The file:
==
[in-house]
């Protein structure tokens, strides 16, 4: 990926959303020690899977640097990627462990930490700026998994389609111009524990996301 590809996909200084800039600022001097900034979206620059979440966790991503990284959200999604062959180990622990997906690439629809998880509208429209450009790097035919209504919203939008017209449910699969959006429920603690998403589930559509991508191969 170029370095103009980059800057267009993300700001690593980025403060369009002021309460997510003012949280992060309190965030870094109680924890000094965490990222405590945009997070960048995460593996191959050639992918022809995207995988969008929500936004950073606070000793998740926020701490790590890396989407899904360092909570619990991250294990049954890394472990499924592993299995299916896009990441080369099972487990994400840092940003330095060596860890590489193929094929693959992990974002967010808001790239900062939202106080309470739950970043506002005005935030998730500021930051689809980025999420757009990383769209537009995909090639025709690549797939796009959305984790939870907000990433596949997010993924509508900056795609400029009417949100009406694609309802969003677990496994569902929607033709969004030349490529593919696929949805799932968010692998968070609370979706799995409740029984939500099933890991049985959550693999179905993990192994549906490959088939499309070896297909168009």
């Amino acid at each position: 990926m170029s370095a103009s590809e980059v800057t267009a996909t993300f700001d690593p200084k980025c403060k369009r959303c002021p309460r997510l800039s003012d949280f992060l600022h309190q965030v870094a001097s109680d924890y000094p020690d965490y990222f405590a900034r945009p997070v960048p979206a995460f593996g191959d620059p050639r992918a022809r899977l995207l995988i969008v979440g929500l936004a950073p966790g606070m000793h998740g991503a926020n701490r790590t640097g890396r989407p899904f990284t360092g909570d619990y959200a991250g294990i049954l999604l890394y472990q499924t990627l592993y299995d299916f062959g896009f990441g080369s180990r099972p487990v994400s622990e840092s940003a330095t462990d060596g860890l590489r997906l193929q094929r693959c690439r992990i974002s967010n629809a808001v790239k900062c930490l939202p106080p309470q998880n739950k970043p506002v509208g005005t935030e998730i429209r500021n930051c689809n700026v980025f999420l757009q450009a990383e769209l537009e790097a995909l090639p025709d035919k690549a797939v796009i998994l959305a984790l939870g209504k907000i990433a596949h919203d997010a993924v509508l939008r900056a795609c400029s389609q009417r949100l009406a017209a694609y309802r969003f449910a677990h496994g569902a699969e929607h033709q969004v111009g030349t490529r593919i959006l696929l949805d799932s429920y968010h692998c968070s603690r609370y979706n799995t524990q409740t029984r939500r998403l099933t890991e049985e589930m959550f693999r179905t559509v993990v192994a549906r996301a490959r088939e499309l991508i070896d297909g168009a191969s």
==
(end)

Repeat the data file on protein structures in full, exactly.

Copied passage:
[in-house]
């Protein structure tokens, strides 16, 4: 990926959303020690899977640097990627462990930490700026998994389609111009524990996301 590809996909200084800039600022001097900034979206620059979440966790991503990284959200999604062959180990622990997906690439629809998880509208429209450009790097035919209504919203939008017209449910699969959006429920603690998403589930559509991508191969 170029370095103009980059800057267009993300700001690593980025403060369009002021309460997510003012949280992060309190965030870094109680924890000094965490990222405590945009997070960048995460593996191959050639992918022809995207995988969008929500936004950073606070000793998740926020701490790590890396989407899904360092909570619990991250294990049954890394472990499924592993299995299916896009990441080369099972487990994400840092940003330095060596860890590489193929094929693959992990974002967010808001790239900062939202106080309470739950970043506002005005935030998730500021930051689809980025999420757009990383769209537009995909090639025709690549797939796009959305984790939870907000990433596949997010993924509508900056795609400029009417949100009406694609309802969003677990496994569902929607033709969004030349490529593919696929949805799932968010692998968070609370979706799995409740029984939500099933890991049985959550693999179905993990192994549906490959088939499309070896297909168009």
């Amino acid at each position: 990926m170029s370095a103009s590809e980059v800057t267009a996909t993300f700001d690593p200084k980025c403060k369009r959303c002021p309460r997510l800039s003012d949280f992060l600022h309190q965030v870094a001097s109680d924890y000094p020690d965490y990222f405590a900034r945009p997070v960048p979206a995460f593996g191959d620059p050639r992918a022809r899977l995207l995988i969008v979440g929500l936004a950073p966790g606070m000793h998740g991503a926020n701490r790590t640097g890396r989407p899904f990284t360092g909570d619990y959200a991250g294990i049954l999604l890394y472990q499924t990627l592993y299995d299916f062959g896009f990441g080369s180990r099972p487990v994400s622990e840092s940003a330095t462990d060596g860890l590489r997906l193929q094929r693959c690439r992990i974002s967010n629809a808001v790239k900062c930490l939202p106080p309470q998880n739950k970043p506002v509208g005005t935030e998730i429209r500021n930051c689809n700026v980025f999420l757009q450009a990383e769209l537009e790097a995909l090639p025709d035919k690549a797939v796009i998994l959305a984790l939870g209504k907000i990433a596949h919203d997010a993924v509508l939008r900056a795609c400029s389609q009417r949100l009406a017209a694609y309802r969003f449910a677990h496994g569902a699969e929607h033709q969004v111009g030349t490529r593919i959006l696929l949805d799932s429920y968010h692998c968070s603690r609370y979706n799995t524990q409740t029984r939500r998403l099933t890991e049985e589930m959550f693999r179905t559509v993990v192994a549906r996301a490959r088939e499309l991508i070896d297909g168009a191969s």